Japan Has a Humanoid Robot That Fixes High-Voltage Train Lines

Get in the railway-repairing robot, Shinji.

byVictoria Scott|
Culture photo
JR West

Electrified rail is a brilliant solution to mass transit, and something Japan has thoroughly put into practice. But there still remains the question of how to repair the catenaries that power electric trains. In Japan, the standardized power that the overhead wires transmit is 25 kilovolts (kV) at 60 Hz. While voltage is not the direct factor that leads to electrocution death (rather, that's more a factor of current), 25,000 volts is not something anyone wants to reach out and touch, even on accident.

West Japan Railway Company (JR West) has devised a prototype that will hopefully make dangerous electrical line work a thing of the past, with the help of virtual reality and giant mechs.

The massive maintenance device is, essentially, a crane arm with a robot torso attached, all connected to a flatbed train car. The robot has articulated arms, claw-like hands, and "eyes" in the form of wide-view cameras rotated on a... well, head. (Watch that video and tell me this thing isn't a Big Guy.)

The entire setup rolls around on its railway service car to wherever dangerous work is needed. Once there, an operator controls the entire humanoid device with a VR headset slash motion control system. The massive, joystick-lever-esque motion controllers that the operator uses are set up with force feedback so that if the robot encounters unexpected resistance, there's actual tactile awareness for the user, to make it more dextrous. In addition to keeping workers away from dangerously high voltages, JR West also notes that this massive mech will eliminate the need for workers to sit in a cherry-picker basket or at the top of tall platforms because it can be remotely operated from the ground.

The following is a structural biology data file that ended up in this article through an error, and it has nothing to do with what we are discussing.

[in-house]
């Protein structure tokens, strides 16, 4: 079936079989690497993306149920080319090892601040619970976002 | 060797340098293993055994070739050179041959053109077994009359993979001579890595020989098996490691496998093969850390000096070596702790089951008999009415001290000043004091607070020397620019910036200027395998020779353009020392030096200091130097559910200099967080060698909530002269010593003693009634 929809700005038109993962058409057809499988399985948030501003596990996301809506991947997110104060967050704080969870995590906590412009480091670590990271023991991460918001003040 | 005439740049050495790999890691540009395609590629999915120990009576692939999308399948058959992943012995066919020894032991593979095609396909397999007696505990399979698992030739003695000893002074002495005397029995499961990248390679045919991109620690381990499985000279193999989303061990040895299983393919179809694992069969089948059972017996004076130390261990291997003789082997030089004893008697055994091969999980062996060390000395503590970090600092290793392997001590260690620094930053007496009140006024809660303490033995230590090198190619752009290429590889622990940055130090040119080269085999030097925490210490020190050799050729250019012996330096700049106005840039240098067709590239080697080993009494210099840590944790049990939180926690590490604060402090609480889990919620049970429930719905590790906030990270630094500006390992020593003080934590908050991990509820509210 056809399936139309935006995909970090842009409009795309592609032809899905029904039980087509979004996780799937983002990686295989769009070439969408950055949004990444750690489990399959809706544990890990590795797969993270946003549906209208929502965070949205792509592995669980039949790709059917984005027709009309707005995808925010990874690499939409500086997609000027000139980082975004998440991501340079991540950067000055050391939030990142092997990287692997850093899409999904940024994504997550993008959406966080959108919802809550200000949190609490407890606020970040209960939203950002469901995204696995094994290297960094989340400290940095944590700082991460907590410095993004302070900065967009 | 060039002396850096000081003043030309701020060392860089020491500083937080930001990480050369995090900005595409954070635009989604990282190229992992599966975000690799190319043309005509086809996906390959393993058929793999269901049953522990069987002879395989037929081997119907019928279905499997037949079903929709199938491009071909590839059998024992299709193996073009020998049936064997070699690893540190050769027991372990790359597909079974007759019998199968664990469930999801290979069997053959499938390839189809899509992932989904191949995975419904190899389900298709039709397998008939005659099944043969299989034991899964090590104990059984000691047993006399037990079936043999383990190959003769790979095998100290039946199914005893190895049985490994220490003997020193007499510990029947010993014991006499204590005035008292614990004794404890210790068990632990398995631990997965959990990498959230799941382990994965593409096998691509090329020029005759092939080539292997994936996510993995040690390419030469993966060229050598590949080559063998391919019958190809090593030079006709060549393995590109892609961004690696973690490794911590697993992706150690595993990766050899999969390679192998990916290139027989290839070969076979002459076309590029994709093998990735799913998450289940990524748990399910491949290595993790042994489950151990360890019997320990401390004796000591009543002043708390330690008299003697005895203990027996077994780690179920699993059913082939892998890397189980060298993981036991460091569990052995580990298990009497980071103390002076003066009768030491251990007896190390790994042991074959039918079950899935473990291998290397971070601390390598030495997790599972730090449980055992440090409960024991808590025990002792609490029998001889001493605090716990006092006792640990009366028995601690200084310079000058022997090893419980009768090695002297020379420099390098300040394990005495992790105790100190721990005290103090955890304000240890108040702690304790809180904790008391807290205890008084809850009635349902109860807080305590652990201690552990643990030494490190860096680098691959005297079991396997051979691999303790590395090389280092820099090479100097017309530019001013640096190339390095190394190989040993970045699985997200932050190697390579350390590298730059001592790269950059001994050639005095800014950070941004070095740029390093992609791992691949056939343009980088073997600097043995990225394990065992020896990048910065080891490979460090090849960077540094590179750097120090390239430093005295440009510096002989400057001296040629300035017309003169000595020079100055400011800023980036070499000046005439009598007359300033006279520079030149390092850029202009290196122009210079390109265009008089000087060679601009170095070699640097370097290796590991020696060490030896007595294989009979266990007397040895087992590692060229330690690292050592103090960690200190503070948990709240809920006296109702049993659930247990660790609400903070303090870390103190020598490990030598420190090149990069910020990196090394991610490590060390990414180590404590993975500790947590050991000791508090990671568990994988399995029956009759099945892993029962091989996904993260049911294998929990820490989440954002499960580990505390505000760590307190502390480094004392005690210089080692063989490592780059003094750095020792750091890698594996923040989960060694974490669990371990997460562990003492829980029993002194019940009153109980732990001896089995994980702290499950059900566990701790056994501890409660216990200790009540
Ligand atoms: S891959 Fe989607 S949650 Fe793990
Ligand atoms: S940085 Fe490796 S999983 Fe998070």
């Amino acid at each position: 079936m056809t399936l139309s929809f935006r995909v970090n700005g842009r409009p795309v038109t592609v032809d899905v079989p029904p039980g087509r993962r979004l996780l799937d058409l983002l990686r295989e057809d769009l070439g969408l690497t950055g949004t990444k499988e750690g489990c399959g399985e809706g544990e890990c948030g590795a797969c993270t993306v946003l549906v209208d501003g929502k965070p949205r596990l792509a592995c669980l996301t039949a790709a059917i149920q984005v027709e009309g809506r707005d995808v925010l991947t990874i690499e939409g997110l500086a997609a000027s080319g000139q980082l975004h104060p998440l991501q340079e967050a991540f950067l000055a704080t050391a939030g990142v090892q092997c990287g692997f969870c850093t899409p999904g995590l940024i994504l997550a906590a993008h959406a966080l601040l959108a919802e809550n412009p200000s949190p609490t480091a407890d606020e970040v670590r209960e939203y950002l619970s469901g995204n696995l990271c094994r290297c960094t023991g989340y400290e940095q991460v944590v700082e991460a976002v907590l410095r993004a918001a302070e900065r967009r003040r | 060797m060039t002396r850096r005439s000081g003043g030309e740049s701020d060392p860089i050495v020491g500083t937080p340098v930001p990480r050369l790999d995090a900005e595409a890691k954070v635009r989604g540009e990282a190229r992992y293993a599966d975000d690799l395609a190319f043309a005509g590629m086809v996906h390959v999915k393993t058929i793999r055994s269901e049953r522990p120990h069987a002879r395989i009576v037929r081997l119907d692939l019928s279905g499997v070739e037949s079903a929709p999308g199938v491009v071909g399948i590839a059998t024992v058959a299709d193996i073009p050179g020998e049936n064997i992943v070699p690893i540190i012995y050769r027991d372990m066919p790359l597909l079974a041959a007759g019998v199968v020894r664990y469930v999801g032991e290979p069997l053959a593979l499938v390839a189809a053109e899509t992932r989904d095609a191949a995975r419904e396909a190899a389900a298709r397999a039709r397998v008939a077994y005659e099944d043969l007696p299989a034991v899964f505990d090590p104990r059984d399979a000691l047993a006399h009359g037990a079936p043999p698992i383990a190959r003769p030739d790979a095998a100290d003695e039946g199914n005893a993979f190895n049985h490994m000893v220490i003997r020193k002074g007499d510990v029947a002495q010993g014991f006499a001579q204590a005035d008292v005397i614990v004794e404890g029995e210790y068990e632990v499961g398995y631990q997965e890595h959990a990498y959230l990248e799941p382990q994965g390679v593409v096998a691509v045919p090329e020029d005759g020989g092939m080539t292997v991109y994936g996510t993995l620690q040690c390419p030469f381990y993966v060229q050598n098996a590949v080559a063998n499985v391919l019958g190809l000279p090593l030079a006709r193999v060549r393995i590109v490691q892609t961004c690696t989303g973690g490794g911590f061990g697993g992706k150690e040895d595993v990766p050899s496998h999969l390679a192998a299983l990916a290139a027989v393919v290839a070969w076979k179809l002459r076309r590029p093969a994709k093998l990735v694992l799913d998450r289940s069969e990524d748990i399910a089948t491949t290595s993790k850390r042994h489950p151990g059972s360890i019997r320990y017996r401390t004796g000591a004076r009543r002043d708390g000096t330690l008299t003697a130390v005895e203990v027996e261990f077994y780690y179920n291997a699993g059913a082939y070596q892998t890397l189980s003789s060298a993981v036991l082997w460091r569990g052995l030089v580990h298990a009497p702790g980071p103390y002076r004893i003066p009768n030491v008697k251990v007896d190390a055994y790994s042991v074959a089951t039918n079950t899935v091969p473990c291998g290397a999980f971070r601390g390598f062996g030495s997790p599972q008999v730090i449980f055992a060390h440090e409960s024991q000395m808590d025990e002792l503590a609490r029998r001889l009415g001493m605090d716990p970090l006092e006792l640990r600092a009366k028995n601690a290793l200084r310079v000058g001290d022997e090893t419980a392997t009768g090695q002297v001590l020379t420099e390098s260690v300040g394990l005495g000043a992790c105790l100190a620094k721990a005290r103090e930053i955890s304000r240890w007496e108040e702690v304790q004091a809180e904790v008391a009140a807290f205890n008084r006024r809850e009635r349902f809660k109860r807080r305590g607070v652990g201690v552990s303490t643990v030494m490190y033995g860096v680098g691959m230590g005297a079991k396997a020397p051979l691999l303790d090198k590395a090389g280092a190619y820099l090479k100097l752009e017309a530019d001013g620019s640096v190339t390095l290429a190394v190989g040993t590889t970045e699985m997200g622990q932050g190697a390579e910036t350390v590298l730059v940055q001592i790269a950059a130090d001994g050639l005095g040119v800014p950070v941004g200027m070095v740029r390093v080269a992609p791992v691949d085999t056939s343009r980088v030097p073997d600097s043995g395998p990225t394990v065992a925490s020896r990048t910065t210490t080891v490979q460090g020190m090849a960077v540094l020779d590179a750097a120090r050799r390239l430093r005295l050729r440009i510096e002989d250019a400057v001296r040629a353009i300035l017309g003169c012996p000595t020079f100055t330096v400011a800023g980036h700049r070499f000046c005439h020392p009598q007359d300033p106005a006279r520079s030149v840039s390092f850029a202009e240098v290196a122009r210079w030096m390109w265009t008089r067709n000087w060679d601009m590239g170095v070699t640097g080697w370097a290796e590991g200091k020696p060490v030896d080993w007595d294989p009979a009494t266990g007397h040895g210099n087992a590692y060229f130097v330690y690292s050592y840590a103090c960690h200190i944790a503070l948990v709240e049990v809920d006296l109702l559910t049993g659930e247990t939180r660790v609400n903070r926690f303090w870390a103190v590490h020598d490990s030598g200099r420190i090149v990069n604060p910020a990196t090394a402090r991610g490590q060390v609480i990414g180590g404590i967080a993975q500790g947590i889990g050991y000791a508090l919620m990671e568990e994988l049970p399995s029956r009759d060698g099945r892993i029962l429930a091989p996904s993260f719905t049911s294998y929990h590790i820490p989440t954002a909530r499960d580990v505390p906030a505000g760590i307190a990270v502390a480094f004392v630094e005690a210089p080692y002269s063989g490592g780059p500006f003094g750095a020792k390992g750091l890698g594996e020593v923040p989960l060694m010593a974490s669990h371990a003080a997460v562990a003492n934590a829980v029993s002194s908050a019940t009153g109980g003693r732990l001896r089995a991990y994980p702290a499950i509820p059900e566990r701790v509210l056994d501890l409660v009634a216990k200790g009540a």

The prototype is still a one-off experimental project, but if testing is successful, JR West hopes to have it integrated into work by 2024. The form factor is undeniably cool, and a humanoid design makes perfect sense here. Humans are most dextrous with their own bodies; replicating that form on a massive scale and allowing someone to control it as their own limbs is truly the most straightforward solution. Hopefully, with more peaceful applications like this, Shinji won't be quite so unwilling to get in the robot next time.